Tubular bind-off is a laborious yet elegant way to finish a ribbed edge. You divide the stitches onto two needles, the knits on one, the purls on another. When you join these two batches of stitches together with Kitchener stitch, the result is an edge that magically goes from front to back in an uninterrupted column of knit stitches.
You’re looking at k1, p1 just wantonly, irresponsibly left out in the plain air. One misplaced cat could have blown out the whole thing. I shudder. You want to get these knits and purls onto their two separate needles as fast as humanly possible.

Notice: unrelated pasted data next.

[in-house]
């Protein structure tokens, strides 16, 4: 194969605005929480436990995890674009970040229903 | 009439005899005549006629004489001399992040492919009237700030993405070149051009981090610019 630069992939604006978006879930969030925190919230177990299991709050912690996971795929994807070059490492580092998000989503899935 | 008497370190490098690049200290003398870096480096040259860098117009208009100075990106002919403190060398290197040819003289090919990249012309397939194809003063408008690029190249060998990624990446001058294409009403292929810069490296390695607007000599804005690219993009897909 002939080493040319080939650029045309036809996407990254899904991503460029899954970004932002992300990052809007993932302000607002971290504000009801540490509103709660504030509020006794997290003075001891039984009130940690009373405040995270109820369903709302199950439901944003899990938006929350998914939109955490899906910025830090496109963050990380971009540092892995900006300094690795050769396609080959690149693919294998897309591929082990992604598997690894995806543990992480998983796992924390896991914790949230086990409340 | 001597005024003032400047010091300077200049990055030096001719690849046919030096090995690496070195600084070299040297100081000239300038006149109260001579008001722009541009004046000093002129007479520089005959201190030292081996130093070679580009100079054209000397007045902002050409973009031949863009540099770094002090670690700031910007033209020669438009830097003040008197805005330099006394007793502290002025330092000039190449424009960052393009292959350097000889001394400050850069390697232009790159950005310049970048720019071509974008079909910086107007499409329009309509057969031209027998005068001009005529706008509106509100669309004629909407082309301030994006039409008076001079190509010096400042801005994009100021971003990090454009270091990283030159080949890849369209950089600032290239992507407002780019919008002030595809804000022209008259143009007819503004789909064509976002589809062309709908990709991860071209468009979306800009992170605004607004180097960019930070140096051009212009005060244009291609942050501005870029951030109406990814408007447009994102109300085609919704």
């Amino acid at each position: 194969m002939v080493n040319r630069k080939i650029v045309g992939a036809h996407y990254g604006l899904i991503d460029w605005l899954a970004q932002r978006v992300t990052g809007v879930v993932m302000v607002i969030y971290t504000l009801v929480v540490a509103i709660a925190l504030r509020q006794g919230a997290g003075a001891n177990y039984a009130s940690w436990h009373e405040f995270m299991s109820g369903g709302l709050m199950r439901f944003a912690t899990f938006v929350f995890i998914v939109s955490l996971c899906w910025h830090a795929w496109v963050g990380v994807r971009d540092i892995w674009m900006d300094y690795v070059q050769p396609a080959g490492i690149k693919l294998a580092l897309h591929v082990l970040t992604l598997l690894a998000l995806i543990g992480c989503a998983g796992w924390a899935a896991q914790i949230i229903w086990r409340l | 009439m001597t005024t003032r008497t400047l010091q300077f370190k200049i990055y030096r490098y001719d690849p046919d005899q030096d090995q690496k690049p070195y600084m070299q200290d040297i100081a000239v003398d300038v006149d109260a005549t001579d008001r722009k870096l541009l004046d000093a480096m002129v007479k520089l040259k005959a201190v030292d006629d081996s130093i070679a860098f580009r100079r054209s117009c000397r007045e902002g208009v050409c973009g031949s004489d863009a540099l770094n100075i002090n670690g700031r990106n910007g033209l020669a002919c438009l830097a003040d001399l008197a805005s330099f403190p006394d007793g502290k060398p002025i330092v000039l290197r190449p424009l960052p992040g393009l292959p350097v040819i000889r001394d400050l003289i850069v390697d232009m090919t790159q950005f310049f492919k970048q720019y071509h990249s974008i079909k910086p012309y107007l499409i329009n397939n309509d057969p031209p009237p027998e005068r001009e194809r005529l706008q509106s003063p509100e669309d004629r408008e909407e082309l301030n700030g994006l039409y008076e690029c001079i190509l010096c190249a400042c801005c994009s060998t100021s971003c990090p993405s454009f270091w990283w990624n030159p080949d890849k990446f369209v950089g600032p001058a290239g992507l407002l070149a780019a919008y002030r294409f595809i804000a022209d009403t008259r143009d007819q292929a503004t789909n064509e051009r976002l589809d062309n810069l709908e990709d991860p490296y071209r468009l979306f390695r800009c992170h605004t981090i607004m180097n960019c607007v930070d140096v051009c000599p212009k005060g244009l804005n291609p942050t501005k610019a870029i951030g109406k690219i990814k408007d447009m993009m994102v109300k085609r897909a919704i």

Key to success: do your sewing with shorter lengths of yarn, wet-spliced together. This makes for a lot less pulling and breaking of yarn as you Kitchener.
When doing something tedious and potentially soul-sucking as, say, a line of Kitchener equivalent to 35 sock toes, an audiobook takes the edge right off. Not only did I get through the bind-off, I’m now deep in stanky, vivid Henry VIII intrigue.
The result, at the halfway point:
It’s going to be great when it matches the tubular cast-on at the neckline, someday.